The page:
Seacoast Liquor Stores See Big Sales Increase in New Hampshire
Thanks in part to the COVID-19 pandemic, Seacoast liquor sales in New Hampshire are up by more than $10 million over the past year.
“Combined gross sales at NH Liquor & Wine Outlets in Portsmouth, North Hampton, Hampton, Seabrook and Somersworth reached nearly $136.9 million in Fiscal Year 2021, a 7.9 percent increase, or $10.1 million increase, compared to gross sales at those same outlets in Fiscal Year 2020,” said Jeff Mucciarone, a spokesman for the New Hampshire Liquor Commission.
The Seacoast stores are an important factor in state-wide liquor sales, according to Mucciarone.
The state as a whole generated an all-time high in total gross sales of more than $801.1 million during Fiscal Year 2021, an increase of nearly 4.6 percent, or $35.5 million, over the previous year, he said.
A big part of the sales increase is because more people have been staying home because of COVID-19. There has also been an influx of people with second homes in New Hampshire who have decided to stay in the state full-time in the past year, he said.
“More people are staying at home – mixing cocktails, cooking and exploring new varieties,” he said. “We have observed an increase in purchases of premium and super-premium products, which is likely an indication of more disposable income due to lack of (other) spending opportunities (like going on vacations, dining out, etc.)”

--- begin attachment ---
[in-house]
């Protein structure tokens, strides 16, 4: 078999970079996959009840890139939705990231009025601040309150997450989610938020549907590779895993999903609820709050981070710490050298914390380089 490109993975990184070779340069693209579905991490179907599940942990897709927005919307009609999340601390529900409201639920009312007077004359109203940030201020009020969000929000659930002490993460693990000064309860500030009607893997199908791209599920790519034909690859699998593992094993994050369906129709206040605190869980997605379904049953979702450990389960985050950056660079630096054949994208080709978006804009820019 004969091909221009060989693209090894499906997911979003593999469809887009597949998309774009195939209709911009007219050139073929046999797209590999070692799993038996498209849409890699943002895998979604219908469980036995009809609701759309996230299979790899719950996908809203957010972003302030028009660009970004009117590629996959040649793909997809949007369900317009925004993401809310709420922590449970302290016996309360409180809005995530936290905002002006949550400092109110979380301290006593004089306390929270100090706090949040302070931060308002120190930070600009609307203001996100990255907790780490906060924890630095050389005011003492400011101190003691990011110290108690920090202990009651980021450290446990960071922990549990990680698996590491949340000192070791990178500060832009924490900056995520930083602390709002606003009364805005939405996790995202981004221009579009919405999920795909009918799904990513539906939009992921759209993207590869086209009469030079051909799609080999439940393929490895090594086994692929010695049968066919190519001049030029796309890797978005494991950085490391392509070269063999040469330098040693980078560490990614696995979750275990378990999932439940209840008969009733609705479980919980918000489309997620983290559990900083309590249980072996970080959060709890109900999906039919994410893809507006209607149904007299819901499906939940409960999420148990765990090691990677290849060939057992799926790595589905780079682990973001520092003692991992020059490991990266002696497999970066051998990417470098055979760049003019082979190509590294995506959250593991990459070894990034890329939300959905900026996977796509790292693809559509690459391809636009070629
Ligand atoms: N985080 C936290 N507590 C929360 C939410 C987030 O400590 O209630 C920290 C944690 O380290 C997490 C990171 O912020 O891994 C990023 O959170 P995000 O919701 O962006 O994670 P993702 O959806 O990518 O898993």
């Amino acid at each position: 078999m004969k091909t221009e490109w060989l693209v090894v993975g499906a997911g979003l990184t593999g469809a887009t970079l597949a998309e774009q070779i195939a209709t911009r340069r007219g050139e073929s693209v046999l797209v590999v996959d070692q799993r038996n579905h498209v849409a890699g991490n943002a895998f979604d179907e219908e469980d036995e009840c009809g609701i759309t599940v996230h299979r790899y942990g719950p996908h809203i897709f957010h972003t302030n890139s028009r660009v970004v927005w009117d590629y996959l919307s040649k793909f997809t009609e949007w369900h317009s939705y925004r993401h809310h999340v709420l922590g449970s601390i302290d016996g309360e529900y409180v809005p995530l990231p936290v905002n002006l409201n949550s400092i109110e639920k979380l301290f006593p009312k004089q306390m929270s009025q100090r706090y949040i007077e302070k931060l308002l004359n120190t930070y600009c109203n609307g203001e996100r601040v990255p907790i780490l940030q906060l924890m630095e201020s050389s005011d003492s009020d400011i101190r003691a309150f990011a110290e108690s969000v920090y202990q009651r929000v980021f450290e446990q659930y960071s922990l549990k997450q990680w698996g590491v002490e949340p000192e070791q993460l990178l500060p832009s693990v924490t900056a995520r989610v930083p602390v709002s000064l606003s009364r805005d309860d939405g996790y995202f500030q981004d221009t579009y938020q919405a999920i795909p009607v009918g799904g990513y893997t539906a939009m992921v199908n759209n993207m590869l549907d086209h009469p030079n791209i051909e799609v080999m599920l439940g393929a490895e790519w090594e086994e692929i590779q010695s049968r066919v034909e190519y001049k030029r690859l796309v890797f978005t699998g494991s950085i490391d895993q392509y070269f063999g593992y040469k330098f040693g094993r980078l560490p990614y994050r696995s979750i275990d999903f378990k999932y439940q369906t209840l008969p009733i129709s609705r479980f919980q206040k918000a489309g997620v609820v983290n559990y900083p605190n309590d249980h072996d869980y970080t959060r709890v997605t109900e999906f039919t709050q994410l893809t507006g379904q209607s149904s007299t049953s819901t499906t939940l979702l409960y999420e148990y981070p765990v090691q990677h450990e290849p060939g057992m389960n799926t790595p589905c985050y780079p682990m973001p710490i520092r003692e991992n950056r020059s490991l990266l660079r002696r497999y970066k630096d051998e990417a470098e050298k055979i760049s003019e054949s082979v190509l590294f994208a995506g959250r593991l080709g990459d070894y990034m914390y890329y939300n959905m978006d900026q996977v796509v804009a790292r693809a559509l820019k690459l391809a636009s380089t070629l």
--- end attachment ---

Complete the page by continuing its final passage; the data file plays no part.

While the uptick in sales is good for the state’s bottom line, increased liquor consumption during the pandemic is a worrying trend, said Kenneth Norton, executive director at the National Alliance on Mental Illness New Hampshire.
“It really is cause for concern that more people are staying home and drinking more,” Norton said.
The stress from the pandemic has caused a noticeable increase in people suffering from anxiety and depression across the board, he said. Of particular concern is the fact that nationally, women report that they are drinking more during the pandemic.
That is connected to the fact that women have been more likely to leave the workforce as the COVID-19 shutdowns have impacted schools and day cares, leaving many women unable to work outside the home.
There is a silver lining, Norton said, in that the pandemic has made it easier for people to attend remote 12-step meetings, and do Telehealth therapy and medical appointments.
“In some ways these support systems have never been more accessible,” he said.
Norton suggests that anyone dealing with alcohol misuse or addiction call 211, the state’s hotline to get connected to recovery services and resources.